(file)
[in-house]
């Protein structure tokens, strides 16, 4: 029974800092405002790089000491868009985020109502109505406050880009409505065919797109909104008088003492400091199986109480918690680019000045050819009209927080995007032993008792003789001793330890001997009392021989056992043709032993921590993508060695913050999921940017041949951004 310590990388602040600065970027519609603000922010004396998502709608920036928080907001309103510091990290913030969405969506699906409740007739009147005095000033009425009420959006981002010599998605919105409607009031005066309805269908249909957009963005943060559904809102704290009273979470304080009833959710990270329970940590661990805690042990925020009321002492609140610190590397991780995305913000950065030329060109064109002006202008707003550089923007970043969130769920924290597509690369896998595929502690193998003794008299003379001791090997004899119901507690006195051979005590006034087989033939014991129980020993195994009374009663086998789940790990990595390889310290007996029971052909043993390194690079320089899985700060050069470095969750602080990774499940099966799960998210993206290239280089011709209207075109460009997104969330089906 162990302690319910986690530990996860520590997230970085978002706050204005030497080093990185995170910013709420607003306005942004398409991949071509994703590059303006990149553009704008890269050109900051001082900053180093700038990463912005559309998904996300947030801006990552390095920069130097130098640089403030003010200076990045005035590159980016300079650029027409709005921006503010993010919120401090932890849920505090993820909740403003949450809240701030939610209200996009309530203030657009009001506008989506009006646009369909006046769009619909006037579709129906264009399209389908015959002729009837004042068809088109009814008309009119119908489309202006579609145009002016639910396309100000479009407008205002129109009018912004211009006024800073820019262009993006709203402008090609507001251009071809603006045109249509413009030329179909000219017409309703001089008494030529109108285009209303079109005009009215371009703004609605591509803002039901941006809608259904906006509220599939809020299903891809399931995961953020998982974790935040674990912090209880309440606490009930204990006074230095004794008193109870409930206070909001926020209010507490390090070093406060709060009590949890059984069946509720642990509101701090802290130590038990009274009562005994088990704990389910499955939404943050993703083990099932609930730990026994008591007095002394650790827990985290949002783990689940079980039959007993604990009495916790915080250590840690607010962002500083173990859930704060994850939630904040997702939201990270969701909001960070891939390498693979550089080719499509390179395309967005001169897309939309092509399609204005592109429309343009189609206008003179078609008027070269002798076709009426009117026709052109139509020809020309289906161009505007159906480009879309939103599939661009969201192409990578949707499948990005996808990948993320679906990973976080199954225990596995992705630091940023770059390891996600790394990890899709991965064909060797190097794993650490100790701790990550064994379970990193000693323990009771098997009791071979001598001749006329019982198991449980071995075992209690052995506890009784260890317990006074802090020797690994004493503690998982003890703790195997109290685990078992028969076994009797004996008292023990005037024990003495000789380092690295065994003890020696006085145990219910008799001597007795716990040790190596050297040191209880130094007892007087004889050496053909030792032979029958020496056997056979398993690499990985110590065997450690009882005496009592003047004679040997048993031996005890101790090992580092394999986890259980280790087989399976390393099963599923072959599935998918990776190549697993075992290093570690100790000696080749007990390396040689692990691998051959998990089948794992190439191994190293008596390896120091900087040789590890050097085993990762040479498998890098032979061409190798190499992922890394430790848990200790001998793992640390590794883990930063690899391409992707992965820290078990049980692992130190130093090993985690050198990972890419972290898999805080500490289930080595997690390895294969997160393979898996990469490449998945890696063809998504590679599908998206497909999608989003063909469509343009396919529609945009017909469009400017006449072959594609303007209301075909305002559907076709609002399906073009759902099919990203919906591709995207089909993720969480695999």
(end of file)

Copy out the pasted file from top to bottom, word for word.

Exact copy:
[in-house]
């Protein structure tokens, strides 16, 4: 029974800092405002790089000491868009985020109502109505406050880009409505065919797109909104008088003492400091199986109480918690680019000045050819009209927080995007032993008792003789001793330890001997009392021989056992043709032993921590993508060695913050999921940017041949951004 310590990388602040600065970027519609603000922010004396998502709608920036928080907001309103510091990290913030969405969506699906409740007739009147005095000033009425009420959006981002010599998605919105409607009031005066309805269908249909957009963005943060559904809102704290009273979470304080009833959710990270329970940590661990805690042990925020009321002492609140610190590397991780995305913000950065030329060109064109002006202008707003550089923007970043969130769920924290597509690369896998595929502690193998003794008299003379001791090997004899119901507690006195051979005590006034087989033939014991129980020993195994009374009663086998789940790990990595390889310290007996029971052909043993390194690079320089899985700060050069470095969750602080990774499940099966799960998210993206290239280089011709209207075109460009997104969330089906 162990302690319910986690530990996860520590997230970085978002706050204005030497080093990185995170910013709420607003306005942004398409991949071509994703590059303006990149553009704008890269050109900051001082900053180093700038990463912005559309998904996300947030801006990552390095920069130097130098640089403030003010200076990045005035590159980016300079650029027409709005921006503010993010919120401090932890849920505090993820909740403003949450809240701030939610209200996009309530203030657009009001506008989506009006646009369909006046769009619909006037579709129906264009399209389908015959002729009837004042068809088109009814008309009119119908489309202006579609145009002016639910396309100000479009407008205002129109009018912004211009006024800073820019262009993006709203402008090609507001251009071809603006045109249509413009030329179909000219017409309703001089008494030529109108285009209303079109005009009215371009703004609605591509803002039901941006809608259904906006509220599939809020299903891809399931995961953020998982974790935040674990912090209880309440606490009930204990006074230095004794008193109870409930206070909001926020209010507490390090070093406060709060009590949890059984069946509720642990509101701090802290130590038990009274009562005994088990704990389910499955939404943050993703083990099932609930730990026994008591007095002394650790827990985290949002783990689940079980039959007993604990009495916790915080250590840690607010962002500083173990859930704060994850939630904040997702939201990270969701909001960070891939390498693979550089080719499509390179395309967005001169897309939309092509399609204005592109429309343009189609206008003179078609008027070269002798076709009426009117026709052109139509020809020309289906161009505007159906480009879309939103599939661009969201192409990578949707499948990005996808990948993320679906990973976080199954225990596995992705630091940023770059390891996600790394990890899709991965064909060797190097794993650490100790701790990550064994379970990193000693323990009771098997009791071979001598001749006329019982198991449980071995075992209690052995506890009784260890317990006074802090020797690994004493503690998982003890703790195997109290685990078992028969076994009797004996008292023990005037024990003495000789380092690295065994003890020696006085145990219910008799001597007795716990040790190596050297040191209880130094007892007087004889050496053909030792032979029958020496056997056979398993690499990985110590065997450690009882005496009592003047004679040997048993031996005890101790090992580092394999986890259980280790087989399976390393099963599923072959599935998918990776190549697993075992290093570690100790000696080749007990390396040689692990691998051959998990089948794992190439191994190293008596390896120091900087040789590890050097085993990762040479498998890098032979061409190798190499992922890394430790848990200790001998793992640390590794883990930063690899391409992707992965820290078990049980692992130190130093090993985690050198990972890419972290898999805080500490289930080595997690390895294969997160393979898996990469490449998945890696063809998504590679599908998206497909999608989003063909469509343009396919529609945009017909469009400017006449072959594609303007209301075909305002559907076709609002399906073009759902099919990203919906591709995207089909993720969480695999």